Lisp: <p> Good News <p> Bad News <p> How to Win Big

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Good News

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How to Win Big


Good News

Bad News

How to Win Big

Richard P. Gabriel

Lucid, Inc.


Lisp has done quite well over the last ten years: becoming nearly standardized, forming the basis of a commercial sector, achieving excellent performance, having good environments, able to deliver applications. Yet the Lisp community has failed to do as well as it could have. In this paper I look at the successes, the failures, and what to do next.

The Lisp world is in great shape: Ten years ago there was no standard Lisp; the most standard Lisp was InterLisp, which ran on PDP-10's and Xerox Lisp machines (some said it ran on Vaxes, but I think they exaggerated); the second most standard Lisp was MacLisp, which ran only on PDP-10's, but under the three most popular operating systems for that machine; the third most standard Lisp was Portable Standard Lisp, which ran on many machines, but very few people wanted to use it; the fourth most standard Lisp was Zetalisp, which ran on two varieties of Lisp machine; and the fifth most standard Lisp was Scheme, which ran on a few different kinds of machine, but very few people wanted to use it. By today's standards, each of these had poor or just barely acceptable performance, nonexistent or just barely satisfactory environments, nonexistent or poor integration with other languages and software, poor portability, poor acceptance, and poor commercial prospects.

Today there is Common Lisp (CL), which runs on all major machines, all major operating systems, and virtually in every country. Common Lisp is about to be standardized by ANSI, has good performance, is surrounded with good environments, and has good integration with other languages and software.

But, as a business, Lisp is considered to be in ill health. There are persistent-and sometimes true-rumors about the abandonment of Lisp as a vehicle for delivery of practical applications.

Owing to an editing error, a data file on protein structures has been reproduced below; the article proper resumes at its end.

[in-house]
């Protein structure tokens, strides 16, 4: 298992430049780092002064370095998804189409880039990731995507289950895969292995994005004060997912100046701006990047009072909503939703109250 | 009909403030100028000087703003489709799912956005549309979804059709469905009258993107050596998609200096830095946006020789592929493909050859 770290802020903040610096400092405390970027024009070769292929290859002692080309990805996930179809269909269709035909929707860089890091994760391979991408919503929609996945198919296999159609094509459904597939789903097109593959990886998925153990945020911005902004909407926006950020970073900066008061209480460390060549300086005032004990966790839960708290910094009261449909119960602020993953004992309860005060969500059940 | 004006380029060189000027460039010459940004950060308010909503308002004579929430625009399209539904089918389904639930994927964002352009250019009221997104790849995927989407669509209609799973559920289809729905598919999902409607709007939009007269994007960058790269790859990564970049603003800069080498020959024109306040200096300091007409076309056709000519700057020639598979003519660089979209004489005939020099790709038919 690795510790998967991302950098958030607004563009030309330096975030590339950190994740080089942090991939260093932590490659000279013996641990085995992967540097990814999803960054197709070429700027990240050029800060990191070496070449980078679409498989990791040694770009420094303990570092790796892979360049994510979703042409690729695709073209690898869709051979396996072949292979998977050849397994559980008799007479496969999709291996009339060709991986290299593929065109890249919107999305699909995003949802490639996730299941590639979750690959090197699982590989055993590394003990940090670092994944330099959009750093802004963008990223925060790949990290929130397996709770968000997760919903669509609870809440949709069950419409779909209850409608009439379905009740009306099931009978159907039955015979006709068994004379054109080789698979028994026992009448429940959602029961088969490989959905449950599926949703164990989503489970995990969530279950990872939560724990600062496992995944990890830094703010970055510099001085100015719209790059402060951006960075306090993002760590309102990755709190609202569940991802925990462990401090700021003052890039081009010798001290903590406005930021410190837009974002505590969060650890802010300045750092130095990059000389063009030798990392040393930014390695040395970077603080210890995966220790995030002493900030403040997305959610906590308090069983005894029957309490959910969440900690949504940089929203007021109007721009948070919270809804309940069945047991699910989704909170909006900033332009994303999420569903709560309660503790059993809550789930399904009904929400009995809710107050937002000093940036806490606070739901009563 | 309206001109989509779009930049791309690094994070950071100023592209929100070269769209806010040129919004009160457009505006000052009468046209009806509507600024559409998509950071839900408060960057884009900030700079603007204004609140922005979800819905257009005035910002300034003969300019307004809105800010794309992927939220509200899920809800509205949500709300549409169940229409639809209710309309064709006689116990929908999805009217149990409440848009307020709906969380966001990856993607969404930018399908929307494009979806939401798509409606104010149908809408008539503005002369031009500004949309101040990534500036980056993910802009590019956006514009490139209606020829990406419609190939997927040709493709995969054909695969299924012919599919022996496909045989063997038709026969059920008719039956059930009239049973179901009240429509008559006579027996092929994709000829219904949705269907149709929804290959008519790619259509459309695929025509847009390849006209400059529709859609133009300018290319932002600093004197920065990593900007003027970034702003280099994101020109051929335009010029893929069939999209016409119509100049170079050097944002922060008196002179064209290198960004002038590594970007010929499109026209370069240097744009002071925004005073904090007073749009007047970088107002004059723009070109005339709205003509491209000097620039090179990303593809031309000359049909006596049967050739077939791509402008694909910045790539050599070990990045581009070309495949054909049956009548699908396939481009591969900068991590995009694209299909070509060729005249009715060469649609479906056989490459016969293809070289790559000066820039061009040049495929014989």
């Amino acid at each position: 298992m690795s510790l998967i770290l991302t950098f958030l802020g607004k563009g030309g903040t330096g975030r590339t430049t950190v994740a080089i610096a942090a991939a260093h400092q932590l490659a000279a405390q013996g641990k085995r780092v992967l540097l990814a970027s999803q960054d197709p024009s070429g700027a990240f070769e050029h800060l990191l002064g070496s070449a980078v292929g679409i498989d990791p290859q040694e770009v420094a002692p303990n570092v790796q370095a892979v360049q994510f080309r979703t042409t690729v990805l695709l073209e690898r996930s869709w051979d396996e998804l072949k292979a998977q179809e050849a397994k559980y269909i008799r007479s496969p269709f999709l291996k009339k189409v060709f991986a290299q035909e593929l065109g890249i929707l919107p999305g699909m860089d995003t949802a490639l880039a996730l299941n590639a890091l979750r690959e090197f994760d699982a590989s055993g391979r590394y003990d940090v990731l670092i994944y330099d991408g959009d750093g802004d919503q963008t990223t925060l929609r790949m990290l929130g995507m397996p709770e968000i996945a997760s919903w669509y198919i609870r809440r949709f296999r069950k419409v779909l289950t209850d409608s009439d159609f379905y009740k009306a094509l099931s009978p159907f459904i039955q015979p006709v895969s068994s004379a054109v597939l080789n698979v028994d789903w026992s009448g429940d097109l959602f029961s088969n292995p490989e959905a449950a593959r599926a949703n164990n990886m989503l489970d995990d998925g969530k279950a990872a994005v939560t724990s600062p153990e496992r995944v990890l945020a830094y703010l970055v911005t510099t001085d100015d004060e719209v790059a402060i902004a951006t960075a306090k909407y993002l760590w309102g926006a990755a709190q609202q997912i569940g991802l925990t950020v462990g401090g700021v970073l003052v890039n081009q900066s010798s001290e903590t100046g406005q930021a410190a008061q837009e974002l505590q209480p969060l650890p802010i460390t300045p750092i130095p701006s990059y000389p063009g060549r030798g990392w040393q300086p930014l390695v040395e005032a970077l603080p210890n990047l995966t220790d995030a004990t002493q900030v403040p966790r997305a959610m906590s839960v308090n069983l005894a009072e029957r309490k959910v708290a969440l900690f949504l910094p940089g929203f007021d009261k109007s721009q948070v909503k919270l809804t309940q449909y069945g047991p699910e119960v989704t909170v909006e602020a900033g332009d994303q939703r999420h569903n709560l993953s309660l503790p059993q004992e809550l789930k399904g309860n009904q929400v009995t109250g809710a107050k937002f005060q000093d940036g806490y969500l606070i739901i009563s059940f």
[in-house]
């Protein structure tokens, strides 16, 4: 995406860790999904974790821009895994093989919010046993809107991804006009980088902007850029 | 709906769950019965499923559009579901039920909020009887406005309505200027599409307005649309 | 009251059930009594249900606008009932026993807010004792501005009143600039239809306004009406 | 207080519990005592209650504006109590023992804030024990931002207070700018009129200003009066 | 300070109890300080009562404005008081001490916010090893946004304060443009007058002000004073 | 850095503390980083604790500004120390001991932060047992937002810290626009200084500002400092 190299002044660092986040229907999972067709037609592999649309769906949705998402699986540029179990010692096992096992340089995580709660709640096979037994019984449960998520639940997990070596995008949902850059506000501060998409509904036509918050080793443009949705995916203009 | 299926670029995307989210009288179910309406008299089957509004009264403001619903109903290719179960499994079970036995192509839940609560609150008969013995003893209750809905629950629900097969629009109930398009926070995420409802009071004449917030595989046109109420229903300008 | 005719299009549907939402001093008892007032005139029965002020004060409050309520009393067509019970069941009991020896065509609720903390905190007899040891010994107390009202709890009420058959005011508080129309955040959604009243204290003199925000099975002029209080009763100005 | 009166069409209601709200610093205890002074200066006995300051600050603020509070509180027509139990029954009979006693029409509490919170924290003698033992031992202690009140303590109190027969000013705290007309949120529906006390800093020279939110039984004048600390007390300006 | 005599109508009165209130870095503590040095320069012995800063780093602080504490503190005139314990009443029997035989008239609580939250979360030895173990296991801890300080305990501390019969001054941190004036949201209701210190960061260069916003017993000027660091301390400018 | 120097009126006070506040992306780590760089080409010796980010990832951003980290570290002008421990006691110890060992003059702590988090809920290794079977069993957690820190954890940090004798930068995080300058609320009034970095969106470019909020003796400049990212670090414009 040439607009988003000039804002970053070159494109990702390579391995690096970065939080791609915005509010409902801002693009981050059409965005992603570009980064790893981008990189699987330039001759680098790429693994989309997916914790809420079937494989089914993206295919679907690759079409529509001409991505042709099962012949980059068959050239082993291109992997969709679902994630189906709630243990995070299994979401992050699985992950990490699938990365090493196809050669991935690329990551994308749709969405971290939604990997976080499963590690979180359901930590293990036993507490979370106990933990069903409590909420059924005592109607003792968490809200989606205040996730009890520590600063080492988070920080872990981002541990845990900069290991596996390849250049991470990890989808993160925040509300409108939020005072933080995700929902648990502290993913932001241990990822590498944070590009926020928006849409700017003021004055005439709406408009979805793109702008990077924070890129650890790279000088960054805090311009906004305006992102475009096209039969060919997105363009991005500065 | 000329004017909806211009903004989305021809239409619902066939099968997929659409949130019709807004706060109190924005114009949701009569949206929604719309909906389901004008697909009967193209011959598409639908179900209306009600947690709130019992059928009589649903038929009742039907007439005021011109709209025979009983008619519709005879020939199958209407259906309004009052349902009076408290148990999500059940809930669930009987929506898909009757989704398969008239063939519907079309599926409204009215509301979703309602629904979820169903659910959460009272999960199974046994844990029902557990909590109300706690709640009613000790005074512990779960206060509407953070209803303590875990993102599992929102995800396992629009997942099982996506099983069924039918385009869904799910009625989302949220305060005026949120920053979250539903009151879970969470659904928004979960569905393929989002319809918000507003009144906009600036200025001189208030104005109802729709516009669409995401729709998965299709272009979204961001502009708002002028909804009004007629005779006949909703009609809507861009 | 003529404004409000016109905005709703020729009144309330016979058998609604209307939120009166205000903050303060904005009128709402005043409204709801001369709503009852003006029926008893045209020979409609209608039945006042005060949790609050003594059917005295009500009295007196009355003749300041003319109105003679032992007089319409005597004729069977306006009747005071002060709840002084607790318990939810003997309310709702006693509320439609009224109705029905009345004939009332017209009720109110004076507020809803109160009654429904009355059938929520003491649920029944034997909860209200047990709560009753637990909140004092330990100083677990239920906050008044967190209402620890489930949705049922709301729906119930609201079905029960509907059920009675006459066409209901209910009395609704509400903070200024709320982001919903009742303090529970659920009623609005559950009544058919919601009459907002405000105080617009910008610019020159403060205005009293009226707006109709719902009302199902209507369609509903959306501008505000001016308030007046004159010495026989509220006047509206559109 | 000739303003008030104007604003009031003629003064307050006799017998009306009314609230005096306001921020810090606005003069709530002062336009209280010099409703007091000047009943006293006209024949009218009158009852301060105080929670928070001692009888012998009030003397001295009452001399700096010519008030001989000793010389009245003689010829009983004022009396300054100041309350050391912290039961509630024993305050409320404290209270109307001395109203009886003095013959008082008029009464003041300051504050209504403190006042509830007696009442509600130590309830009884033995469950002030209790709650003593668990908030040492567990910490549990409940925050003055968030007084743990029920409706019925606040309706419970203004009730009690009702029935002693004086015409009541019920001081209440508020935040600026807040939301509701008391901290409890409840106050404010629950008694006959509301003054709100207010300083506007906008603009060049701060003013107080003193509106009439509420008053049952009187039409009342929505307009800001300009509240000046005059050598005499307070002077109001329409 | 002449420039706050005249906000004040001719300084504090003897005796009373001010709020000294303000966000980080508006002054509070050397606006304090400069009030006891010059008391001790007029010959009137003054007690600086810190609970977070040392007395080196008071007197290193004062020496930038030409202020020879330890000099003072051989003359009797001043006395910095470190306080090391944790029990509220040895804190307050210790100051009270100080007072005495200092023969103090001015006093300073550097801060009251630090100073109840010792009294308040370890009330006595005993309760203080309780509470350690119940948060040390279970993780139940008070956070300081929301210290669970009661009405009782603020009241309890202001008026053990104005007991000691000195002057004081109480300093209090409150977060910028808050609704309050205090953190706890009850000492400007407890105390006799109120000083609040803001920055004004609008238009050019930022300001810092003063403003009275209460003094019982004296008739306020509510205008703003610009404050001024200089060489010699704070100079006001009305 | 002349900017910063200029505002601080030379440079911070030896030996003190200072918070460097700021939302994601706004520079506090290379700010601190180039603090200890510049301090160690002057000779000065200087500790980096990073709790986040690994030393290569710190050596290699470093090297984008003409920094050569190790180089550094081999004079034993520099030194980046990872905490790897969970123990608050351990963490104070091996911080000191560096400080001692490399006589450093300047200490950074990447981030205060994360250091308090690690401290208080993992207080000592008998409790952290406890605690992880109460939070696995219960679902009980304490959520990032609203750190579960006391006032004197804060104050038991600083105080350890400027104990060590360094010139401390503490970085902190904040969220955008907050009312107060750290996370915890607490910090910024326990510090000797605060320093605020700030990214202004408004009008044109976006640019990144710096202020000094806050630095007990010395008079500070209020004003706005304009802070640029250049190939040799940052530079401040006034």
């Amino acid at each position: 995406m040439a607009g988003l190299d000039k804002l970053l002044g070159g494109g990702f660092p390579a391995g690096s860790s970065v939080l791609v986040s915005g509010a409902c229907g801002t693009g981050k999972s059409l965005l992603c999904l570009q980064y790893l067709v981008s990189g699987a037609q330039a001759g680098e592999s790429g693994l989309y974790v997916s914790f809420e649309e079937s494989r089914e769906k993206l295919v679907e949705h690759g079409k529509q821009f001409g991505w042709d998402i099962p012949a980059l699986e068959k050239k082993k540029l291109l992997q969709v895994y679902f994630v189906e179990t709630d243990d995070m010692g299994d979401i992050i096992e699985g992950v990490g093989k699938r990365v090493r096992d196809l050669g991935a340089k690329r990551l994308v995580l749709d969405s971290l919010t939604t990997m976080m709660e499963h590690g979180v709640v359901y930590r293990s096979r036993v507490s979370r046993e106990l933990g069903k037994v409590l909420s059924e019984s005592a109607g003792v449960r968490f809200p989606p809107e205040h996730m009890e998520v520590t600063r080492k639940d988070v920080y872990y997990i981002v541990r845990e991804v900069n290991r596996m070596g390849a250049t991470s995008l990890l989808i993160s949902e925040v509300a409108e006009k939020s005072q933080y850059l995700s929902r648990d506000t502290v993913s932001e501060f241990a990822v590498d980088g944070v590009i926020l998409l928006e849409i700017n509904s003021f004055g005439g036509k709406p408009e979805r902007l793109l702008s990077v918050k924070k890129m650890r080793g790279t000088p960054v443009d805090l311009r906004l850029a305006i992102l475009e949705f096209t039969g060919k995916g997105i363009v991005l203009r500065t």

To some extent the problem is one of perception-there are simply better Lisp delivery solutions than are generally believed to exist-and to a disturbing extent the problem is one of unplaced or misplaced resources, of projects not undertaken, and of implementation strategies not activated.

Part of the problem stems from our very dear friends in the artificial intelligence (AI) business. AI has a number of good approaches to formalizing human knowledge and problem solving behavior. However, AI does not provide a panacea in any area of its applicability. Some early promoters of AI to the commercial world raised expectation levels too high. These expectations had to do with the effectiveness and deliverability of expert-system-based applications.

When these expectations were not met, some looked for scapegoats, which frequently were the Lisp companies, particularly when it came to deliverability. Of course, if the AI companies had any notion about what the market would eventually expect from delivered AI software, they never shared it with any Lisp companies I know about. I believe the attitude of the AI companies was that the Lisp companies will do what they need to survive, so why share customer lists and information with them?

Another part of the problem is the relatively bad press Lisp got, sometimes from very respectable publications. I saw an article in Forbes (October 16, 1989) entitled ``Where Lisp Slipped'' by Julie Pitta. However, the article was about Symbolics and its fortunes. The largest criticisms of Symbolics in the article are that Symbolics believed AI would take off and that Symbolics mistakenly pushed its view that proprietary hardware was the way to go for AI. There was nothing about Lisp in the article except the statement that it is a ``somewhat obscure programming language used extensively in artificial intelligence.''

It seems a pity for the Lisp business to take a bump partly because Julie thought she could make a cute title for her article out of the name ``Lisp''.

But, there are some real successes for Lisp, some problems, and some ways out of those problems.